There have been huge changes recently in learning and development (L&D) thanks to technology. Much of it is positive in terms of availability, flexibility and cost-effectiveness. Unfortunately, some of the impact has been less positive. If you are a similar vintage as me, you’ll probably remember the introduction of Cable TV. While the choice exploded from 3-5 channels to hundreds, much of the quality was shockingly poor. Sadly, it has been similar with the expansion of remote and online learning.
Driven by a desire to control costs, online training courses are often designed with a content-centric approach, where material is made available with little effective thought given towards ensuring that desired outcomes will be satisfied.
Of course, this won’t happen if training course designers take a truly student-centric approach. There are 5 simple rules to ensure that you deliver the most effective online learning experience.
1. Ensure Clarity of Purpose
Understanding the purpose and desired outcomes of the learning is the critical foundation for all training courses, both online and traditional. However, given the relative novelty of online learning, understanding purpose is of more importance as without it, L&D designers are likely to default to paradigms associated with offline training solutions.
As Stephen Covey wrote in "The 7 Habits of Highly Effective People", we must start with the end in mind. Do we want the trainees to emerge with competency in certain skills, to acquire specific knowledge, to pass an external examination or something else?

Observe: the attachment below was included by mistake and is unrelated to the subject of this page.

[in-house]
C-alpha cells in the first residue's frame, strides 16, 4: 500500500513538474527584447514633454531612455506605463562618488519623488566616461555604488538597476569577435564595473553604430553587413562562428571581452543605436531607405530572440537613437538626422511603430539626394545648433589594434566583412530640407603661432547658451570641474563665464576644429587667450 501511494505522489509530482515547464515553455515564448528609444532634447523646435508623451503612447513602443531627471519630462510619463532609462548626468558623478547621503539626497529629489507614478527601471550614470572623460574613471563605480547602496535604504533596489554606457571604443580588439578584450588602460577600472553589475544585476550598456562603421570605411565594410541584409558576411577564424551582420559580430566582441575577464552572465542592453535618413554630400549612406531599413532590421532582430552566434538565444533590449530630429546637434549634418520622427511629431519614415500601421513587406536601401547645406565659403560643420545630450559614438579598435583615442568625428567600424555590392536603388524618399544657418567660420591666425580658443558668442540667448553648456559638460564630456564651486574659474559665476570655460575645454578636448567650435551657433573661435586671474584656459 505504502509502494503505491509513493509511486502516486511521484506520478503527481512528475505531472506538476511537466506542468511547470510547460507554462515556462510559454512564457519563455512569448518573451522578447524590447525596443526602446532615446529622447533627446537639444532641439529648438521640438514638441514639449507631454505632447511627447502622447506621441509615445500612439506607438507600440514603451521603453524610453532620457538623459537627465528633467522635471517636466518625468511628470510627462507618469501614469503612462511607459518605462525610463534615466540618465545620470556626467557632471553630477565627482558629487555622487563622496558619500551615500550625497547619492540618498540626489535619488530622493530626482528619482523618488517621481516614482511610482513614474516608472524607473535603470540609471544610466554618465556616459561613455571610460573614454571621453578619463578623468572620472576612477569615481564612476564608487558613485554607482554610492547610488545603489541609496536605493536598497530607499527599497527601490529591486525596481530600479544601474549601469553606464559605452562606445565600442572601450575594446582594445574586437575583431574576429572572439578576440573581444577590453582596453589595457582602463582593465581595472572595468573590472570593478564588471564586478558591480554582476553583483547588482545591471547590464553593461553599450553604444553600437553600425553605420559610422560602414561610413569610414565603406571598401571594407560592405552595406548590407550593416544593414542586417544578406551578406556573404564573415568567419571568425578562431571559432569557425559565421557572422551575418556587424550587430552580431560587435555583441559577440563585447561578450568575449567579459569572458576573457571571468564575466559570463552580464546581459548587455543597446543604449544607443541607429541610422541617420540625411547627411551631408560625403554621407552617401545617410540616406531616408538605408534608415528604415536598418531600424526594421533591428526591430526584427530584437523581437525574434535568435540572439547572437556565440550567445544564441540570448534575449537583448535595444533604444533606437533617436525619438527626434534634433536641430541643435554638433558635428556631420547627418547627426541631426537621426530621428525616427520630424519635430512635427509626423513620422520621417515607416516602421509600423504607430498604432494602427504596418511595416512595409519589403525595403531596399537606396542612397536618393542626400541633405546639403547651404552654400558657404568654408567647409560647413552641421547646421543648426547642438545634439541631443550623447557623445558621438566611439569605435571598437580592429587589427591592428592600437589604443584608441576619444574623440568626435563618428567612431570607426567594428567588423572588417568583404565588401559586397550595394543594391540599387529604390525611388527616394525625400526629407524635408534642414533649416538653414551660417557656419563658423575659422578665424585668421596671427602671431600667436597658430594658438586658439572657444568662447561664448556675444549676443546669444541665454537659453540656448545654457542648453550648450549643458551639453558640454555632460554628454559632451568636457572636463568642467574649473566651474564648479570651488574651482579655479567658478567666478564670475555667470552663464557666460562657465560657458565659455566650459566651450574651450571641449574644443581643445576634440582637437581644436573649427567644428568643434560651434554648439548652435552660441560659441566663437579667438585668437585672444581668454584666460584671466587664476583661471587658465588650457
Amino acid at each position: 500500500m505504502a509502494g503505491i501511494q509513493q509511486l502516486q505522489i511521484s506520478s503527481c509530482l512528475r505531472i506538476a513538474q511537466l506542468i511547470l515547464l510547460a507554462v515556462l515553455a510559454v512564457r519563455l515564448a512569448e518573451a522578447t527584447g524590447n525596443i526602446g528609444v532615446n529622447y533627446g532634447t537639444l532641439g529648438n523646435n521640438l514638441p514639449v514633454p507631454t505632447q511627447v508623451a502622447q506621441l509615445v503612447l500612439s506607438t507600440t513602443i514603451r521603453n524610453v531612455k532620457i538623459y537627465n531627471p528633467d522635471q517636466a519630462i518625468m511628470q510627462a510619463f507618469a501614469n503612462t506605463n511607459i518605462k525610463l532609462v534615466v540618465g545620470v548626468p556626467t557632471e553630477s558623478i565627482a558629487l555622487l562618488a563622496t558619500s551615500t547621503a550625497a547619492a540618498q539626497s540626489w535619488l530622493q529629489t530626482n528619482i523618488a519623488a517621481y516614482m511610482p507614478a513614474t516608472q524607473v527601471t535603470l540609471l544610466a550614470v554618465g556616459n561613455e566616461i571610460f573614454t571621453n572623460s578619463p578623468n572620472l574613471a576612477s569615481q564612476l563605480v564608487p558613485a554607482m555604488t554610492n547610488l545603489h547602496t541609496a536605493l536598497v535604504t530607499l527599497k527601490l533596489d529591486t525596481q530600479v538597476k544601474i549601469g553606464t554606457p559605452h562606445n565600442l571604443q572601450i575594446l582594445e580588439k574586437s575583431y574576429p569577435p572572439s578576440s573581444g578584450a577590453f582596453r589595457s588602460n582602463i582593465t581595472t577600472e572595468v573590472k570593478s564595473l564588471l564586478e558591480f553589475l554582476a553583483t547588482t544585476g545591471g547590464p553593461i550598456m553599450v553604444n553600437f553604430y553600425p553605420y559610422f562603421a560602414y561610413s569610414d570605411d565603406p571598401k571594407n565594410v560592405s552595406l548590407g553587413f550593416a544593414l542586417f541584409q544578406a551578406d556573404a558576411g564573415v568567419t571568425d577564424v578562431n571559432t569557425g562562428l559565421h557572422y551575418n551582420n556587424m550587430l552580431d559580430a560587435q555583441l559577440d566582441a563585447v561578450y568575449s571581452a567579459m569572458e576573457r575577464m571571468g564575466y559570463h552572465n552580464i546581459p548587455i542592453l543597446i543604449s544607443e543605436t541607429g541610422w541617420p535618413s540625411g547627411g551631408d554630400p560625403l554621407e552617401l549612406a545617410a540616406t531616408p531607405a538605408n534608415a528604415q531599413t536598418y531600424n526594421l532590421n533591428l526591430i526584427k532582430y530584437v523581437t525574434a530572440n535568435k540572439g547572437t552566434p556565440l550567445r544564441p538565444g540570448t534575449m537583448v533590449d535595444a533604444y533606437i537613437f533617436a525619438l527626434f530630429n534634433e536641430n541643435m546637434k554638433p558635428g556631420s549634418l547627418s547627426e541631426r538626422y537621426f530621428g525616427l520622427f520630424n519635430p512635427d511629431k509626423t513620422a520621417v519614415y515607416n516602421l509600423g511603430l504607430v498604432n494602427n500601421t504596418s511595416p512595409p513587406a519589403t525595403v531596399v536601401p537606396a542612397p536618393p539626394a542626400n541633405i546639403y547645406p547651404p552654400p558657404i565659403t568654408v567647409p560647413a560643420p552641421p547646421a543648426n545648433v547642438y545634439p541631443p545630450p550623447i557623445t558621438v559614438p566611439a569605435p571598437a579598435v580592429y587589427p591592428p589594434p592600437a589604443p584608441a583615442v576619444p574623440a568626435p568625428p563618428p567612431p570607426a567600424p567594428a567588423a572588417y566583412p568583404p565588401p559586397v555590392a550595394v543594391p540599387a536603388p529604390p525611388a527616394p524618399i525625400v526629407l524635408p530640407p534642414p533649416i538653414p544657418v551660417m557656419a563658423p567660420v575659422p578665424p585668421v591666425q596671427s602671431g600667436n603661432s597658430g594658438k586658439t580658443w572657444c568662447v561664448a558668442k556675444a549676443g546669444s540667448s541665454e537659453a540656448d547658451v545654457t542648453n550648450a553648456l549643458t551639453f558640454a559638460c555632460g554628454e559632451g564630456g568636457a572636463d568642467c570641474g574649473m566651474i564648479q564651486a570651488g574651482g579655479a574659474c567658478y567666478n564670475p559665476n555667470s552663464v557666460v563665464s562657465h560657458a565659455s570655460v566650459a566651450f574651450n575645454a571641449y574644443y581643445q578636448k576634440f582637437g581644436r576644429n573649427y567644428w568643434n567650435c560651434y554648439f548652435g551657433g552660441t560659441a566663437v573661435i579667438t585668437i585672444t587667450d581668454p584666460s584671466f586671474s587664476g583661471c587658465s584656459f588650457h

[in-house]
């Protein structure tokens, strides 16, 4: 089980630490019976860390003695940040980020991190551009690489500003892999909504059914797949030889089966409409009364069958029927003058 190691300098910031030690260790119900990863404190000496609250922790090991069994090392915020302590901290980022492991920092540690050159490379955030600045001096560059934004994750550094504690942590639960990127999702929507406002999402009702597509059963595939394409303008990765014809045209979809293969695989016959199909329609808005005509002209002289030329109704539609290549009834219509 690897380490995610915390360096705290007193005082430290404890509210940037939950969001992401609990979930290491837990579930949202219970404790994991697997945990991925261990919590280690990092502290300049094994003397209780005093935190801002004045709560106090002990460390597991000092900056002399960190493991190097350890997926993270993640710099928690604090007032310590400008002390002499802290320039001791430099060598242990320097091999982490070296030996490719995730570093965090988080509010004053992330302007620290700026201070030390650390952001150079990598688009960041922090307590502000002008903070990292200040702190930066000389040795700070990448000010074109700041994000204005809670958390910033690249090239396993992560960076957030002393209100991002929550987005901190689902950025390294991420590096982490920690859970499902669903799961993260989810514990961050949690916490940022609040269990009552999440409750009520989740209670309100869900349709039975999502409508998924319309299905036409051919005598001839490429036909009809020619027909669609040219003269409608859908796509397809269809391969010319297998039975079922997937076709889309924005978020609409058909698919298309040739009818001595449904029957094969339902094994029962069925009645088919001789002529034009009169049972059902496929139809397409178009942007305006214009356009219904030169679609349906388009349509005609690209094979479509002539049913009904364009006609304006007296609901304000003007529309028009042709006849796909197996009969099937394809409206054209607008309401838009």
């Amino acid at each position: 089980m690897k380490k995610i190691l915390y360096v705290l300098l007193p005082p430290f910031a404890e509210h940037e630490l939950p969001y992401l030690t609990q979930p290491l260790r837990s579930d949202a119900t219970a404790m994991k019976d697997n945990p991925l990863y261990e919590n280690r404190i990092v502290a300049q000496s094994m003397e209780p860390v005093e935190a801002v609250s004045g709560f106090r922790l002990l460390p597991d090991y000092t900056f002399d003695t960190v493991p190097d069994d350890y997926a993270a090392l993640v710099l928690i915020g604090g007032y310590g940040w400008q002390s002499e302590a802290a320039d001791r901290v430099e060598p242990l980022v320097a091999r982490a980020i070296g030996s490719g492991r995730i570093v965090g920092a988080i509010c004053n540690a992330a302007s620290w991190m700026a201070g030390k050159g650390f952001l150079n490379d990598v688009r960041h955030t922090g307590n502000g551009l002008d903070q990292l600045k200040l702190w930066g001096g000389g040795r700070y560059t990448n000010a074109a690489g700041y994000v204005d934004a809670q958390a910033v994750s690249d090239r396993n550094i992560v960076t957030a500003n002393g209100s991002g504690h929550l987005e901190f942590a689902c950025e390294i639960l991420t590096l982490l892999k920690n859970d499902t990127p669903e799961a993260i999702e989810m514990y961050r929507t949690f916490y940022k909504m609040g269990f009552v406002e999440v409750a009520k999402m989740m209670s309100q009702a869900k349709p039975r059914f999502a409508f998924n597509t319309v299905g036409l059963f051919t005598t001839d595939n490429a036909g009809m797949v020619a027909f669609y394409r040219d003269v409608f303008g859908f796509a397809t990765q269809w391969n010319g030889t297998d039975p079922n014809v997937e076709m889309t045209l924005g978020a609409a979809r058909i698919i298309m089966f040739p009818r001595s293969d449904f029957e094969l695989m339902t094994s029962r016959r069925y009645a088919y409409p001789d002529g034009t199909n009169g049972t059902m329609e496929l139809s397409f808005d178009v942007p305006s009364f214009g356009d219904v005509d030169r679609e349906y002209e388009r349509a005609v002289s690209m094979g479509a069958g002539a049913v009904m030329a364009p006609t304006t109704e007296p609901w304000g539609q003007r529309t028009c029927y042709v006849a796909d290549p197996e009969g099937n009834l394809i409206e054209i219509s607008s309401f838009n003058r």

Once we are clear on the purpose, it becomes the term of reference to guide us as we design the material.
2. Make the Material Easily Accessible
While accessibility always matters, it takes on added importance for online learning for 2 reasons:
Students usually won’t have immediate contact with an instructor to have questions answered.
Technology challenges associated with accessing training material.
To avoid these pitfalls, designers must create material using clear and unambiguous language that students can easily understand. It also should be designed from the starting point of where students’ current knowledge ends. There is no point teaching advanced skills if intermediate skills are a prerequisite and students are only at a beginner level.
Ensuring that there are no technological problems means identifying how and where students will access the material. Ask yourself questions such:
Do security policies dictate that material must be accessed on the organization’s network?
Will students need to use on-site technology or a VPN?
Is the course designed to be compatible with students’ devices and connectivity?
Maybe students will download material to portable technology, how will that work?
How will login credentials be made available and how will students get tech support if necessary?
3. Create Material that is Engaging